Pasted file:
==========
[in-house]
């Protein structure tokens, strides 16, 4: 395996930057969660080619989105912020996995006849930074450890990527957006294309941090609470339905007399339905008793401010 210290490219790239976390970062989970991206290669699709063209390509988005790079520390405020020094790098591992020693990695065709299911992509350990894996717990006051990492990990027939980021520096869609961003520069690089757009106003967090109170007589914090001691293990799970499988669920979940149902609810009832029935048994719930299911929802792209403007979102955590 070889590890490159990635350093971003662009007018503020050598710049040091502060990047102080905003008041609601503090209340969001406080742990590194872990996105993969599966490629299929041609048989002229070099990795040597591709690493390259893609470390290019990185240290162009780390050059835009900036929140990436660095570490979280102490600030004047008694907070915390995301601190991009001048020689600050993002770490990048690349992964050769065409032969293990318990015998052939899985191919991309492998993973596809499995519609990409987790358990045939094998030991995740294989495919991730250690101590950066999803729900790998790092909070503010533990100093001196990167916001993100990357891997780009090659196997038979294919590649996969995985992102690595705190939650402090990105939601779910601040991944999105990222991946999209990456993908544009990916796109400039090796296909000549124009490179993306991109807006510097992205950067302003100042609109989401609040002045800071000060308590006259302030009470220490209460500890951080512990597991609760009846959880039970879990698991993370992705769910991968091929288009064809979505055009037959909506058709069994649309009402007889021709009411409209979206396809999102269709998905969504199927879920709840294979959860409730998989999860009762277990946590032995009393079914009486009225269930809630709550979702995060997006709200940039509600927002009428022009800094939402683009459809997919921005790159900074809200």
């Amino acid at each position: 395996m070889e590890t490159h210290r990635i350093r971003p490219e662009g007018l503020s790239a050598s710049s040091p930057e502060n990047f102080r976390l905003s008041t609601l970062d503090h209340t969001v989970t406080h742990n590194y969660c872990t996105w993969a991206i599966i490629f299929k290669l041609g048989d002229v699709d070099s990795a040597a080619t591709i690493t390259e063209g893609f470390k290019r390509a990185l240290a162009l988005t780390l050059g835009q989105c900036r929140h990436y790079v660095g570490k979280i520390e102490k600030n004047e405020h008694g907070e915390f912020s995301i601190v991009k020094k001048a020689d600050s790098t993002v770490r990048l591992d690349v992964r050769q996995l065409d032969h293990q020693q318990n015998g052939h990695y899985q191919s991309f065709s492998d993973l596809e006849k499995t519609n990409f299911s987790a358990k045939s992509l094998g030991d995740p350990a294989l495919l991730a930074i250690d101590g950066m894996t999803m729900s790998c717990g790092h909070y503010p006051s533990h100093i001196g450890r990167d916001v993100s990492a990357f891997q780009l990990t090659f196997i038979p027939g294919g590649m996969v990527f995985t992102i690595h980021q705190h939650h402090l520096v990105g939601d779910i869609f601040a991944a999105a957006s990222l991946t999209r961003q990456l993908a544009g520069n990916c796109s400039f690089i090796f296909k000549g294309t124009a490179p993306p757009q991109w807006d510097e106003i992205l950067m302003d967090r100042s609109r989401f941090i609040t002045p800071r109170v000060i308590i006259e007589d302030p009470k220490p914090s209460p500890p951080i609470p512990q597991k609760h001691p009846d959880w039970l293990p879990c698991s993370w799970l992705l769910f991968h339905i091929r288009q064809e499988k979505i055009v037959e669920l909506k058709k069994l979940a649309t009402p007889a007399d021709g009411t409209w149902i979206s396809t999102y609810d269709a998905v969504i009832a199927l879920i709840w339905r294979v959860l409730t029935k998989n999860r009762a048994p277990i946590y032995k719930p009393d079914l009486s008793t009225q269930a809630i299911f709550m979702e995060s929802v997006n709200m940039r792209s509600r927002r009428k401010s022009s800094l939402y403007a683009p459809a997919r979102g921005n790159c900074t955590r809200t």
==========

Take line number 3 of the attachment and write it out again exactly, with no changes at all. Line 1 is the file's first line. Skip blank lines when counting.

């Amino acid at each position: 395996m070889e590890t490159h210290r990635i350093r971003p490219e662009g007018l503020s790239a050598s710049s040091p930057e502060n990047f102080r976390l905003s008041t609601l970062d503090h209340t969001v989970t406080h742990n590194y969660c872990t996105w993969a991206i599966i490629f299929k290669l041609g048989d002229v699709d070099s990795a040597a080619t591709i690493t390259e063209g893609f470390k290019r390509a990185l240290a162009l988005t780390l050059g835009q989105c900036r929140h990436y790079v660095g570490k979280i520390e102490k600030n004047e405020h008694g907070e915390f912020s995301i601190v991009k020094k001048a020689d600050s790098t993002v770490r990048l591992d690349v992964r050769q996995l065409d032969h293990q020693q318990n015998g052939h990695y899985q191919s991309f065709s492998d993973l596809e006849k499995t519609n990409f299911s987790a358990k045939s992509l094998g030991d995740p350990a294989l495919l991730a930074i250690d101590g950066m894996t999803m729900s790998c717990g790092h909070y503010p006051s533990h100093i001196g450890r990167d916001v993100s990492a990357f891997q780009l990990t090659f196997i038979p027939g294919g590649m996969v990527f995985t992102i690595h980021q705190h939650h402090l520096v990105g939601d779910i869609f601040a991944a999105a957006s990222l991946t999209r961003q990456l993908a544009g520069n990916c796109s400039f690089i090796f296909k000549g294309t124009a490179p993306p757009q991109w807006d510097e106003i992205l950067m302003d967090r100042s609109r989401f941090i609040t002045p800071r109170v000060i308590i006259e007589d302030p009470k220490p914090s209460p500890p951080i609470p512990q597991k609760h001691p009846d959880w039970l293990p879990c698991s993370w799970l992705l769910f991968h339905i091929r288009q064809e499988k979505i055009v037959e669920l909506k058709k069994l979940a649309t009402p007889a007399d021709g009411t409209w149902i979206s396809t999102y609810d269709a998905v969504i009832a199927l879920i709840w339905r294979v959860l409730t029935k998989n999860r009762a048994p277990i946590y032995k719930p009393d079914l009486s008793t009225q269930a809630i299911f709550m979702e995060s929802v997006n709200m940039r792209s509600r927002r009428k401010s022009s800094l939402y403007a683009p459809a997919r979102g921005n790159c900074t955590r809200t």